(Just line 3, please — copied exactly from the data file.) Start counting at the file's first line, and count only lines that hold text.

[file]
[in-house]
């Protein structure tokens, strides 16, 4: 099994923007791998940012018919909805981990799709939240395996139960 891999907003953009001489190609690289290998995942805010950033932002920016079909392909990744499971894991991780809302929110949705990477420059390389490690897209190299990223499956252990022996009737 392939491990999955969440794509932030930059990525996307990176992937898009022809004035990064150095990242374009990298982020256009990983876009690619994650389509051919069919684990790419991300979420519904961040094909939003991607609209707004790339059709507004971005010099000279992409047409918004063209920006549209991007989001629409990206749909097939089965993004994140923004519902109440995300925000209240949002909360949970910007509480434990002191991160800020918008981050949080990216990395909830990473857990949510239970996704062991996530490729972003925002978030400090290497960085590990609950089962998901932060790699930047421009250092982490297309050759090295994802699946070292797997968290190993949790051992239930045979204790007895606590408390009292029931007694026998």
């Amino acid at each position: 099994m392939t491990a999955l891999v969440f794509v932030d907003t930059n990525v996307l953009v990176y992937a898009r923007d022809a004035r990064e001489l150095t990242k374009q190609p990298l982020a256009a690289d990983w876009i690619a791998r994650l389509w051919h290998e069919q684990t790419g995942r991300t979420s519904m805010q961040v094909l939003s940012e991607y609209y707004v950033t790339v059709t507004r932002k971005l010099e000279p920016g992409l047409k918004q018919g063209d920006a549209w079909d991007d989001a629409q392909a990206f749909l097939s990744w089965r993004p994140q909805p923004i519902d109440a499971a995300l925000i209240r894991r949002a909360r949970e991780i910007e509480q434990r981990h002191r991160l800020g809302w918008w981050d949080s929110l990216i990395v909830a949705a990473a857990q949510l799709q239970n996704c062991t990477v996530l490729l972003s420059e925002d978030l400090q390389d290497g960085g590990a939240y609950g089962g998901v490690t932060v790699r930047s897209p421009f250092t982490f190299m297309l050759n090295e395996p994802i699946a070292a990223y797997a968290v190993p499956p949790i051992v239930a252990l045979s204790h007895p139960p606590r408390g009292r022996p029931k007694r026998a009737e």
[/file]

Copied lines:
């Amino acid at each position: 099994m392939t491990a999955l891999v969440f794509v932030d907003t930059n990525v996307l953009v990176y992937a898009r923007d022809a004035r990064e001489l150095t990242k374009q190609p990298l982020a256009a690289d990983w876009i690619a791998r994650l389509w051919h290998e069919q684990t790419g995942r991300t979420s519904m805010q961040v094909l939003s940012e991607y609209y707004v950033t790339v059709t507004r932002k971005l010099e000279p920016g992409l047409k918004q018919g063209d920006a549209w079909d991007d989001a629409q392909a990206f749909l097939s990744w089965r993004p994140q909805p923004i519902d109440a499971a995300l925000i209240r894991r949002a909360r949970e991780i910007e509480q434990r981990h002191r991160l800020g809302w918008w981050d949080s929110l990216i990395v909830a949705a990473a857990q949510l799709q239970n996704c062991t990477v996530l490729l972003s420059e925002d978030l400090q390389d290497g960085g590990a939240y609950g089962g998901v490690t932060v790699r930047s897209p421009f250092t982490f190299m297309l050759n090295e395996p994802i699946a070292a990223y797997a968290v190993p499956p949790i051992v239930a252990l045979s204790h007895p139960p606590r408390g009292r022996p029931k007694r026998a009737e």